This is a series of helpful hints I want to share with you that I’ve learned along the way in my art journey. For more How To’s click here.
I recently participated in another craft show and I feel like I turned a corner with being prepared for it. Yeay! I learned a lot through watching how others presented their items + took note of what worked for me, so I wanted to give you a break down of it in case you were thinking of trying a show out soon. It’s pretty simple once you see the whole picture.
And if you’re on the fence about doing one, I would totally encourage you to go for it. It’s a great way to get exposure as well as get feedback from the public on how they like your work! It gave me a serious boost of confidence when I kept hearing how much people enjoyed my art. What could be better than that?
So let’s get started, shall we?
At least 2 weeks before the craft show:
- Start thinking about how you want your customers to feel when they see your booth. How do you want it to look? Some artists are fine with a simple table, others prefer an elaborate set up. It’s all a matter of preference. Start working out in your mind how you want people to feel when they interact with your products.
- Sketch out your setup. If you can visualize how everything will look, you’re less likely to forget something important to bring + it will also save time because you already know how you want it to look when you’re setting it up. And to take it further, the best thing you could do is actually set up your booth before the show to see how it all works together. That visual trial run can give you ideas on how to change it if you’re not happy with it.
- Keep a running list of what you’re bringing to the show and start collecting those in a box. Start with your set up and then move on to your inventory. (I created a list below that you can print for future reference.)
- Figure out what inventory you need + start stockpiling! I made sure I had multiple copies of each print, card and postcard I offered–I almost sold out of the cards so I’m glad I over-printed! If it’s your first show, you’re going to have to guess and then work from there next time. It’s a learning process, so don’t stress too much about it. You can always take orders and offer free shipping to them to make up for lack of inventory.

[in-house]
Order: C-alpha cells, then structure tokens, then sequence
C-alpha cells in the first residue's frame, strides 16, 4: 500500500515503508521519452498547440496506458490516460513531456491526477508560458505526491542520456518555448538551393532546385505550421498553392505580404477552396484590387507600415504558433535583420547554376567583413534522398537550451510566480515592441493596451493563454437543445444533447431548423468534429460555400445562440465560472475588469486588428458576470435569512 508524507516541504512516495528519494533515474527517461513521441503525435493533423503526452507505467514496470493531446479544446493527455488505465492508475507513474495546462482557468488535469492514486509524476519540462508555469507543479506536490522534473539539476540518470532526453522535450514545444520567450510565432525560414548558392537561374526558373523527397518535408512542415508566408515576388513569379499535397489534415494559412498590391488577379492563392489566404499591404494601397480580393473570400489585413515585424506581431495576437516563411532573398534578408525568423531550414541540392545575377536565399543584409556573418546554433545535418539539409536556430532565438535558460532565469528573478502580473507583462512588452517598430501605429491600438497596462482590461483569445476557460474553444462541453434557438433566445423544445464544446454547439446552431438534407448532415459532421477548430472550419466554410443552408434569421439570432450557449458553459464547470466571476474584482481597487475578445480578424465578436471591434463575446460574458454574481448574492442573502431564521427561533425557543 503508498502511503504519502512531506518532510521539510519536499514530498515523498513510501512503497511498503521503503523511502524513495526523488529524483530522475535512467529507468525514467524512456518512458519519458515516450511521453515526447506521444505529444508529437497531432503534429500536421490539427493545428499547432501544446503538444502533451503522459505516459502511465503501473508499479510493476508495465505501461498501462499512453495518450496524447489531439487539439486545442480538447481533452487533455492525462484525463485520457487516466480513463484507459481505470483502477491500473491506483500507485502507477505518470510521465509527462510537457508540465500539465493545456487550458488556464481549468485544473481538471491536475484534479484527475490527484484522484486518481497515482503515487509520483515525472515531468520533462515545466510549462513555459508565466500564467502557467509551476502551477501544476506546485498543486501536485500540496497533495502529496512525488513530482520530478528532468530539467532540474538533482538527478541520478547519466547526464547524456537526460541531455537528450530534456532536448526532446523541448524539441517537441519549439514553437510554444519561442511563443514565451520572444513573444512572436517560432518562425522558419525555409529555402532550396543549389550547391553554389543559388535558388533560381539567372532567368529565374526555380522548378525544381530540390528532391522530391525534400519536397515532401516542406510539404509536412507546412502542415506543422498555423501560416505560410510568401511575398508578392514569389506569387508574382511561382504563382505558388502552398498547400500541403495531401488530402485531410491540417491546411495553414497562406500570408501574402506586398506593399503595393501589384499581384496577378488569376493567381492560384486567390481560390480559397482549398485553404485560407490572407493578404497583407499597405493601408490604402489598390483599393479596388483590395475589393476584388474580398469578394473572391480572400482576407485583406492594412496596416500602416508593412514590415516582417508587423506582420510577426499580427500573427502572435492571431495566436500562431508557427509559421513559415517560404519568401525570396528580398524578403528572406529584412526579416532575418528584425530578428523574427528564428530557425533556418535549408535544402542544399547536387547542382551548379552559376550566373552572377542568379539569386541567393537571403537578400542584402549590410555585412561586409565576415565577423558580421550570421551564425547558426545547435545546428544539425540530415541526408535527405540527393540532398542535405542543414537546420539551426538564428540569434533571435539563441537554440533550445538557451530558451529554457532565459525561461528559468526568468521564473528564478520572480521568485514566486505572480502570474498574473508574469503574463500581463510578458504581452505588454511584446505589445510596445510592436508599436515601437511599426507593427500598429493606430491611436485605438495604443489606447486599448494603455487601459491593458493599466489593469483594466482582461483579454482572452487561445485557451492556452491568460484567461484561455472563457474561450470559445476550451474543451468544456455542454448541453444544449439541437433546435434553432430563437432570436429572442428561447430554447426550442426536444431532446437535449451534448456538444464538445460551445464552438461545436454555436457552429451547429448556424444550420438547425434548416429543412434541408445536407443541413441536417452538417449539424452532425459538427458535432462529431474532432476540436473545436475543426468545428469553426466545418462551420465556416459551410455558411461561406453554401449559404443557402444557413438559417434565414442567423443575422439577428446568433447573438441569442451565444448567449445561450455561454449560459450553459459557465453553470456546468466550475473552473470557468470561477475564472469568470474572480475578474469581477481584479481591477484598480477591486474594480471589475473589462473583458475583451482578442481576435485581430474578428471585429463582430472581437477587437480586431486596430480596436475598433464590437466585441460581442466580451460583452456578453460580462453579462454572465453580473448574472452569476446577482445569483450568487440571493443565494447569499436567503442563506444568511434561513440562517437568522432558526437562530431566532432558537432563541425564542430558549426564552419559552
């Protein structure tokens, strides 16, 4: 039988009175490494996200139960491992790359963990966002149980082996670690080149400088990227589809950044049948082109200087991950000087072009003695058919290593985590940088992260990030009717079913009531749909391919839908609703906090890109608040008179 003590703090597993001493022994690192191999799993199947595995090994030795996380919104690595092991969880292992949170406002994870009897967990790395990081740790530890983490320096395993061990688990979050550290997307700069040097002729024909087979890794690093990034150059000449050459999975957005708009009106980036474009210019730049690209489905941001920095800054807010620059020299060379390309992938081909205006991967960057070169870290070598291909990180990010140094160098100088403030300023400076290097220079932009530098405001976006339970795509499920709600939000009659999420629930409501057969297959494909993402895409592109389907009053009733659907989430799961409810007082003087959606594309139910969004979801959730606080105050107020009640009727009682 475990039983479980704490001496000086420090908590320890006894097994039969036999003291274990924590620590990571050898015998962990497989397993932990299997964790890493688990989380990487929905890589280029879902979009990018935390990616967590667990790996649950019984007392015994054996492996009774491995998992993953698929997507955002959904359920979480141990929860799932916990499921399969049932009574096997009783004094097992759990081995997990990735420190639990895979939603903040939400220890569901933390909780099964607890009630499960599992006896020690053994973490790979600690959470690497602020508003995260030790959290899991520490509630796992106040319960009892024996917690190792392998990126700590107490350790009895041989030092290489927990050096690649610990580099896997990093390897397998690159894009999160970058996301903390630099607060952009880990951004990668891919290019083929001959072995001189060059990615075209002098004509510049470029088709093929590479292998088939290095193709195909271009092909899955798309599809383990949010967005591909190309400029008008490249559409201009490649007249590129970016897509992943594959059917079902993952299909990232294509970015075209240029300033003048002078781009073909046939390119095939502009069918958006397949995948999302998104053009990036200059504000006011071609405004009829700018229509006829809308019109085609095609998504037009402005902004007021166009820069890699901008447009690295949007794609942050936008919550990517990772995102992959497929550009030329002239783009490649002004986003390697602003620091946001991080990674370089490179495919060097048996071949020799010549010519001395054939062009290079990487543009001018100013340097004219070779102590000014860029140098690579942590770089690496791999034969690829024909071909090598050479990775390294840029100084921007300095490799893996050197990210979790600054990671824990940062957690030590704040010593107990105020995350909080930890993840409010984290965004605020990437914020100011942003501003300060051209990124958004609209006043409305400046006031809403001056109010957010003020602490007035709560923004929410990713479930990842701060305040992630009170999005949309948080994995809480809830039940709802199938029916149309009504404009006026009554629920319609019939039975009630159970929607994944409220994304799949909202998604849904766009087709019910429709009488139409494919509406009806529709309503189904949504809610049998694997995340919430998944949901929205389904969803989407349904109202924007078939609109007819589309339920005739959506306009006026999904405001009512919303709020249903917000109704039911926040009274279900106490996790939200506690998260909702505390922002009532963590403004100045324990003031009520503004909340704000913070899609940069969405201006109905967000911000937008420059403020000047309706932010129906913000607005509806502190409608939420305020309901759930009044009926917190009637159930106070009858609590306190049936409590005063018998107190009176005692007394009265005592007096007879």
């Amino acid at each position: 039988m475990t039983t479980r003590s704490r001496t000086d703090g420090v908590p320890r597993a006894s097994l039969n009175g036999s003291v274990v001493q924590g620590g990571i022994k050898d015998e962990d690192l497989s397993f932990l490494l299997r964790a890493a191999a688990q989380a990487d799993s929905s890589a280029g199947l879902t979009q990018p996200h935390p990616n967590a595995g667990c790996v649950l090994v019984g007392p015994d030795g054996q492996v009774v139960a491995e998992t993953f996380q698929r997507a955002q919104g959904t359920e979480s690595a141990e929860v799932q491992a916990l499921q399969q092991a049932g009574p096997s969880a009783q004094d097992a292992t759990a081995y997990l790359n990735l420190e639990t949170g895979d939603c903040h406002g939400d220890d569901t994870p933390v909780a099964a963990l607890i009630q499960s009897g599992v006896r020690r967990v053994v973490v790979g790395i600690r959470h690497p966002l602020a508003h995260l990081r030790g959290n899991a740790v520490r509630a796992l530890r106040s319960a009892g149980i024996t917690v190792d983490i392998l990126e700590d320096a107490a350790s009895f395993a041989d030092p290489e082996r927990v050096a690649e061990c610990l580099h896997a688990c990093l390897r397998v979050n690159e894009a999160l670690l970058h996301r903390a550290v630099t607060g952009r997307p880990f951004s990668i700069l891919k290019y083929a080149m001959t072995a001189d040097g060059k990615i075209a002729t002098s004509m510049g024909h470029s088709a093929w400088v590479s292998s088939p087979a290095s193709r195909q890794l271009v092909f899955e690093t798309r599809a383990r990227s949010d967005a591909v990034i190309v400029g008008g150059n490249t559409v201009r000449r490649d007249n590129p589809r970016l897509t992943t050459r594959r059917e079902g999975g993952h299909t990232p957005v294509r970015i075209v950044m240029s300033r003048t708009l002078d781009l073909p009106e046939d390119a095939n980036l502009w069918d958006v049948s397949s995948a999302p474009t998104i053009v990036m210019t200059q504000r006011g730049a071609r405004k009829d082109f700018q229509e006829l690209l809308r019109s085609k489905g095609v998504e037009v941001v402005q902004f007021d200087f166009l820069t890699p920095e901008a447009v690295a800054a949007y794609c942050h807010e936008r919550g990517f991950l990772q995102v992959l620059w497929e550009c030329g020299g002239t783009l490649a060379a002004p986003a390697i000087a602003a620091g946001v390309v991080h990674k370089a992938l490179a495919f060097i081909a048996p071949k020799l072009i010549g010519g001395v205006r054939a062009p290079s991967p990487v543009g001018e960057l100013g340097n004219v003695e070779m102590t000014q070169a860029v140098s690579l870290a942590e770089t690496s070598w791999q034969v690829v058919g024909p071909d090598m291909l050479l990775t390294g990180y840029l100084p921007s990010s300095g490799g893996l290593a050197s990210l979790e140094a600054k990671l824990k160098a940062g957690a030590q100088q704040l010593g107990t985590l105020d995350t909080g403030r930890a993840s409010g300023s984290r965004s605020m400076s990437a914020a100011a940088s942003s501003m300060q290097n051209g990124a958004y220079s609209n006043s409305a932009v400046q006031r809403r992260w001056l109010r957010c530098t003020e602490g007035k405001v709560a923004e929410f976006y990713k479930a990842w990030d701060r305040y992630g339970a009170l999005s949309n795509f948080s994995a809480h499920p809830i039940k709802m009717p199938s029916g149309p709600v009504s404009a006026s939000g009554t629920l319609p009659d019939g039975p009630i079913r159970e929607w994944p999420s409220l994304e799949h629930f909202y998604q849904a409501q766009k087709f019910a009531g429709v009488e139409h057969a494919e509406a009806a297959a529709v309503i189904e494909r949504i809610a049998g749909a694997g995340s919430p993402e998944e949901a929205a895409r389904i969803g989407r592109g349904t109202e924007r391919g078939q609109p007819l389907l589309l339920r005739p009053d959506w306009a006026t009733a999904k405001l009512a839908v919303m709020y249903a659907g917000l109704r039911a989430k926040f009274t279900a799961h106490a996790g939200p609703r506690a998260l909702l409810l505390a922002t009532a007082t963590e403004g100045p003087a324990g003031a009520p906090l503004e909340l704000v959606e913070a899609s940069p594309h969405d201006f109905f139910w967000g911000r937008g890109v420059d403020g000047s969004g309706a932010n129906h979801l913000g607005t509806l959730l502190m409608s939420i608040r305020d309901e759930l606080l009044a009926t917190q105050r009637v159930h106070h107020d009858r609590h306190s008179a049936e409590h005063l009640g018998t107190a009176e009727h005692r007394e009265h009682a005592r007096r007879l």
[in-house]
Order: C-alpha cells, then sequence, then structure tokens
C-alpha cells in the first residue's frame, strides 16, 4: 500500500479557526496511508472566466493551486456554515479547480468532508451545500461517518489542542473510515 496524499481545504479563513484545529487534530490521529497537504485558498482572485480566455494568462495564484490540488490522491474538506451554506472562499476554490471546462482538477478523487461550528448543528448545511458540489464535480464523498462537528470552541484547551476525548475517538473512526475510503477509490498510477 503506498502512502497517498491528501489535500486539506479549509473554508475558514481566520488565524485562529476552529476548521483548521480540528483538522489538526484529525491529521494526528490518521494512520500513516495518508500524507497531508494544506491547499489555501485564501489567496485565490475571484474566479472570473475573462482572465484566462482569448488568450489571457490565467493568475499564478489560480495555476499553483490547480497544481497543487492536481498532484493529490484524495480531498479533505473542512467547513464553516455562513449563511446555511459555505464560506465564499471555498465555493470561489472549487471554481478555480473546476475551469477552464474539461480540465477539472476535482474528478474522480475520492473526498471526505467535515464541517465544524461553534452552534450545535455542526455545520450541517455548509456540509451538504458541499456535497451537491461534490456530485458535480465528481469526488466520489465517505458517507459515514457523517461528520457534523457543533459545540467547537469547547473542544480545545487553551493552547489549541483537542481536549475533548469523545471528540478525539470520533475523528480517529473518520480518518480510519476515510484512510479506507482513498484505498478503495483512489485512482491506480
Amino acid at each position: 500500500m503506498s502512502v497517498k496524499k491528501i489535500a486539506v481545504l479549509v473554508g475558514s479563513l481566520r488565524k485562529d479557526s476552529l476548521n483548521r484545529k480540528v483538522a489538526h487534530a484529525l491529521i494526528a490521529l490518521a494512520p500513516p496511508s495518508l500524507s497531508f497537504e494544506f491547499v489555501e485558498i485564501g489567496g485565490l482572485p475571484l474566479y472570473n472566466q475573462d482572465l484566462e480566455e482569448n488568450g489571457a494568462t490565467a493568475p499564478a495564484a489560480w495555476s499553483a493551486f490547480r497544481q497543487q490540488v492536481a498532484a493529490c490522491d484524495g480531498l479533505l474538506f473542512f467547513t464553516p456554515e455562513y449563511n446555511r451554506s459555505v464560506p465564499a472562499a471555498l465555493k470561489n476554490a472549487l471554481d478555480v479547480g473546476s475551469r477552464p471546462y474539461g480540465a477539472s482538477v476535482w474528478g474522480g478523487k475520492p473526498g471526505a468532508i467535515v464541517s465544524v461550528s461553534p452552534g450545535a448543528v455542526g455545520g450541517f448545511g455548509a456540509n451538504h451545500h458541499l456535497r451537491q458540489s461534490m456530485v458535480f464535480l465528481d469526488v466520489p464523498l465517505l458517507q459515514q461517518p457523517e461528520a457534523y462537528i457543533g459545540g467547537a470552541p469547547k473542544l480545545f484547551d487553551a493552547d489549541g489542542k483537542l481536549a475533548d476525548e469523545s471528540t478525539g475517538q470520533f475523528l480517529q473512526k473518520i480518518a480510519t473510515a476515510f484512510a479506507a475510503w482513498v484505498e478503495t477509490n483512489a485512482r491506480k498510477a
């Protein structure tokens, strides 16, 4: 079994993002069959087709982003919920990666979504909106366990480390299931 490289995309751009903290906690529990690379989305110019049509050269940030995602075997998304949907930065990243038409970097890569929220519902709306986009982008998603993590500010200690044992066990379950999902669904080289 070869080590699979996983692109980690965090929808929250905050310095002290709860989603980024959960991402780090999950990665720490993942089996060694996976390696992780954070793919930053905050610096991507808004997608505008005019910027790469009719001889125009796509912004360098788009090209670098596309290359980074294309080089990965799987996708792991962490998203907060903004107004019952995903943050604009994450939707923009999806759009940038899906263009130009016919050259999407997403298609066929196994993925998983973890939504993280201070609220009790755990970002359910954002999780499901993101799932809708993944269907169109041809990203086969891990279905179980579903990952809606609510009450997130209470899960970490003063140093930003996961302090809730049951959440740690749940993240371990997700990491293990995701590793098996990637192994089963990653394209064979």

- Plan out your break person/help situation. Can you ask someone to join you on that day? It will be a lot easier to set up, break down your booth + take a bathroom break if you have a helper. Worst case, you can help out the person in the booth next to you when you need a break + vice versa.
- Think about your food/drink/snack situation. The last show I went to didn’t have any food vendors so I was psyched I had brought serious amounts of water + some things to much on, but next time I’ll be bringing a full lunch. There’s nothing worse than dealing with the public when you’re cranky from hunger.
- Prepare for the weather. Is it outside? Is the show rain or shine? Do you need a sweatshirt for cool breezes? Do you need sunscreen? Being prepared for all of these situations can make or break the day so check out the forecast before the show for any surprises.
The day before the show:
- Figure out what time you have to leave to get there so you can set up without rushing. There’s nothing worse than being harried at the beginning of the day so give yourself ample time to get there, park, unload + set up your booth.
- Go over your ‘to bring’ list one last time to make sure you have collected what you need.
- Print out the Vendor FAQ/Instructions from the craft show organizers so you have the information you need if a question pops up.
- Pack up your car so you can have an easy morning before heading out. You’re less likely to forget things if you pack the day before at a relaxed pace.
- Confirm the timing/expectations of your help person.
After the show:
- Go over your inventory list and notice what items were the top sellers. Did you have enough of what the buyers wanted? What was a popular item? Can you expand on that and offer more options? Make a note of these things for the next show.
- Evaluate the attendees. Was this a good show for you? Was it full of ‘your people’? (ones who tend to buy your product.) This will help you figure out if you want to try it again next time the show comes around.
- Add items you forgot to your ‘to bring’ list. This includes ideas you got from seeing other booths.
- Congratulate yourself on all of your hard work!
Selling at a craft show for the first time can be a little stressful + scary, but once you go through the trial run, it’s just a matter of following the same steps next time. Good luck with your show!
Click on the image to get access to the supply list PDF